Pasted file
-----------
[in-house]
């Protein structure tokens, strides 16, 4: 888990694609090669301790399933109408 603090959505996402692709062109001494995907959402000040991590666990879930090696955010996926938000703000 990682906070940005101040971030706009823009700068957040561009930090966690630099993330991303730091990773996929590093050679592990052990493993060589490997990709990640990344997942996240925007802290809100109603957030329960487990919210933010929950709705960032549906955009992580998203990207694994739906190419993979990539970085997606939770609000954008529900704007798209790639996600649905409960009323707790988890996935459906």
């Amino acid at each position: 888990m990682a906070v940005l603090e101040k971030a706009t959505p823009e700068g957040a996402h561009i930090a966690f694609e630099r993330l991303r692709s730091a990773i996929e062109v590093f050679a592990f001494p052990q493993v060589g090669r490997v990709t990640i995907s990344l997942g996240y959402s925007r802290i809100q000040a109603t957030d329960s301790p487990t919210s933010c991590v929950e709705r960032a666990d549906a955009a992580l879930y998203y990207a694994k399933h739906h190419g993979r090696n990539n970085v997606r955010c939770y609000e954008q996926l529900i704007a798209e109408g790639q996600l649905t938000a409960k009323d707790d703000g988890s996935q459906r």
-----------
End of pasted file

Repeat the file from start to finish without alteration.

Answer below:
[in-house]
């Protein structure tokens, strides 16, 4: 888990694609090669301790399933109408 603090959505996402692709062109001494995907959402000040991590666990879930090696955010996926938000703000 990682906070940005101040971030706009823009700068957040561009930090966690630099993330991303730091990773996929590093050679592990052990493993060589490997990709990640990344997942996240925007802290809100109603957030329960487990919210933010929950709705960032549906955009992580998203990207694994739906190419993979990539970085997606939770609000954008529900704007798209790639996600649905409960009323707790988890996935459906």
């Amino acid at each position: 888990m990682a906070v940005l603090e101040k971030a706009t959505p823009e700068g957040a996402h561009i930090a966690f694609e630099r993330l991303r692709s730091a990773i996929e062109v590093f050679a592990f001494p052990q493993v060589g090669r490997v990709t990640i995907s990344l997942g996240y959402s925007r802290i809100q000040a109603t957030d329960s301790p487990t919210s933010c991590v929950e709705r960032a666990d549906a955009a992580l879930y998203y990207a694994k399933h739906h190419g993979r090696n990539n970085v997606r955010c939770y609000e954008q996926l529900i704007a798209e109408g790639q996600l649905t938000a409960k009323d707790d703000g988890s996935q459906r």